It wasn’t supposed to be a tradition. It was supposed to be … well, I don’t really know what it was supposed to be when we started shopping on Black Friday. I just know that for the past three years, the kids and I have been early bird regulars, hitting the stores at 5 a.m. so we could buy Christmas gifts.
It makes no sense that we would count ourselves in this crowd. I, for one, the driver and the ring leader of this operation, hate Black Friday. I hate the endless ads, the nonstop email enticements, the fake sales on jacked up items, and the whole slogan-slang of “doorbuster,” which is like the lame “LOL” of the Christmas consumer world.
I think I even made fun of Black Friday on Facebook once.
Then there’s the fact that I always had to write about Black Friday in the years when I worked as a reporter. I hated those assignments. I was annoyed that I had an occupation that required me to work on the day after Thanksgiving. It wasn’t like I was a nurse, for health’s sake. But at this dinosaur of a daily, I had to write about anything tedious that had been written about before. Which meant 4-H fairs, the weather, and Black Friday.
I am sure my editor wanted me to set my alarm and bust some doors with the folks camped out in the Wal-Mart lot. I’m pretty sure I never did that – unless I have repressed that bit of daredevil reportage.
Now I not only willing venture out of my bed at 4:45 and thrust myself into a pajama-clad crowd of pumpkin pie-stuffed shoppers – I do it without even the benefit of getting paid for it.
This is how parenting ruins a person’s common sense.
Actually, I think the first Black Friday I spent shopping with the kids was a bit of an experiment. I agreed to take them shopping, thinking we’ll do it once, cross it off our lists, and have a better understanding of our consumer culture and why it’s best not to save all your shopping for one day of aggressive gluttony that comes after our national moment of gratitude.
We spend every Thanksgiving at my parents’ in Westminster, so we decided to spend the night there and hit the stores by their house – which are always less peopled than Baltimore stores. Even on Black Friday.
We were silly that first year. We took pictures of ourselves getting our wake-me-up Starbucks. We stocked up on movie candy in Five Below, and checked out soccer cleats in Dick’s Sporting Goods for our ever-growing goalie.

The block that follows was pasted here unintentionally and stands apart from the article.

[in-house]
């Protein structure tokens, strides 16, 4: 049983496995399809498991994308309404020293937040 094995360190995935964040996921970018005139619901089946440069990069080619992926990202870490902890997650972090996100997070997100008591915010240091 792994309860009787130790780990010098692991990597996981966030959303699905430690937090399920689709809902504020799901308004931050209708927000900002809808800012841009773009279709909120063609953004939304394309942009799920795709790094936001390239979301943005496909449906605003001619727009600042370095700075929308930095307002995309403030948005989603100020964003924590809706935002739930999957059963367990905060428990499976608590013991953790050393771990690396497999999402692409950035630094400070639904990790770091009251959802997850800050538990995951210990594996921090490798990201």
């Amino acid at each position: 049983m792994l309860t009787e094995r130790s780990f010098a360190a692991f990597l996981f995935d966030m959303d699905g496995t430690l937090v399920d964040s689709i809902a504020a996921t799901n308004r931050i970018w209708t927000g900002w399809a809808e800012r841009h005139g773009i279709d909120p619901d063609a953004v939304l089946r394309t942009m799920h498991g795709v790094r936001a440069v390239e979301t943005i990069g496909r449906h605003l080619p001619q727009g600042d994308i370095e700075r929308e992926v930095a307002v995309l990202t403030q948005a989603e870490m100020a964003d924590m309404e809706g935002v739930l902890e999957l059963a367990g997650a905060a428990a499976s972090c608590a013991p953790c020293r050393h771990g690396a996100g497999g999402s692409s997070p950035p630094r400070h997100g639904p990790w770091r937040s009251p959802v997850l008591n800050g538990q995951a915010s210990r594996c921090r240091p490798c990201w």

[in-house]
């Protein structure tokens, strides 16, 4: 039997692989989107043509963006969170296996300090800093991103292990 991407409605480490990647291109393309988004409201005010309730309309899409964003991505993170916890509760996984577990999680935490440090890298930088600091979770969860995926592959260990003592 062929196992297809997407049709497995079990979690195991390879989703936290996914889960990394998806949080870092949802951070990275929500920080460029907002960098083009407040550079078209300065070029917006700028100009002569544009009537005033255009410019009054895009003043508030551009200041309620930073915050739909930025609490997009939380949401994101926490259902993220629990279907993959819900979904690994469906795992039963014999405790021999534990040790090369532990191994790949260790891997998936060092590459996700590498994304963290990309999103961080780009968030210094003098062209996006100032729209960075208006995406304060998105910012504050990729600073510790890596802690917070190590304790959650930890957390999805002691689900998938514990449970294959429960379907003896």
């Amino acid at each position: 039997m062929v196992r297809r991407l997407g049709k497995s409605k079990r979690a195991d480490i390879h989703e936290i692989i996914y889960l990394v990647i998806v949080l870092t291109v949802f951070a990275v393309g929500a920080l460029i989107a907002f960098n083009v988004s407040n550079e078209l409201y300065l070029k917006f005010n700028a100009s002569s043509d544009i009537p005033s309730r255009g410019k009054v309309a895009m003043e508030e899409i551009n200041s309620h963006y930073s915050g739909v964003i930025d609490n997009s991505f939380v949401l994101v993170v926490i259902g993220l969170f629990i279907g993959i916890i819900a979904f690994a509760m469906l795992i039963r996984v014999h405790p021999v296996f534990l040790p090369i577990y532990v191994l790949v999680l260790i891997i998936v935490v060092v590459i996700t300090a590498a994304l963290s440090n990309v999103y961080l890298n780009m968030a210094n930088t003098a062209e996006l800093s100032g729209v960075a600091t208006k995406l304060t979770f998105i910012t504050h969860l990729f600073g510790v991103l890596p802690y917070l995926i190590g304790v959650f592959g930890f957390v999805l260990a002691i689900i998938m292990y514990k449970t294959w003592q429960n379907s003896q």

We had fun. We got some presents and some things we needed. Then we went home and went back to bed. By 8 .a.m.
Last year, the kids wanted to shop again. We thought we might try shopping on Thanksgiving night. This was mostly because the kids wanted their grandmother to join in our tradition and there was no way she was getting up before 5 a.m. when it wasn’t a school day.
About 9 p.m. on Thanksgiving, we rolled past Target and saw the line wrapped around the building. We headed right back home. What were thinking? Thanksgiving shopping wasn’t for us — we didn’t want anything that badly. Ever.
This year, we went back to our routine, to what we do best. Starbucks at 5, followed by Target for Christmas ornaments, window shopping at Dick’s Sporting Goods, replacing outgrown items at Old Navy’s 50% off sale, and a quick browse through Marshall’s.
Oh yeah, it’s routine now. It’s a tradition.
Because here’s the thing about 5 a.m. Black Friday shopping: You don’t wait in lines. While Target is populated, it’s certainly less crowded than on any given Saturday. Plus when it’s early like that, the kids feel like they are on a secret mission.
Black Friday shopping has gotten them excited about buying gifts for their friends and family, and the fact that everything is supposed to be on sale (even when it isn’t) has gotten them thinking about how much to spend for gifts. And what makes a good gift.
Plus, this year, my dad had Friday off. So when we returned home at 7:30, he and Leeannah started cooking pancakes. Then all five of us – the kids, my parents, and me – sat down to a relaxed breakfast together.
After all, we had the whole day ahead of us to enjoy.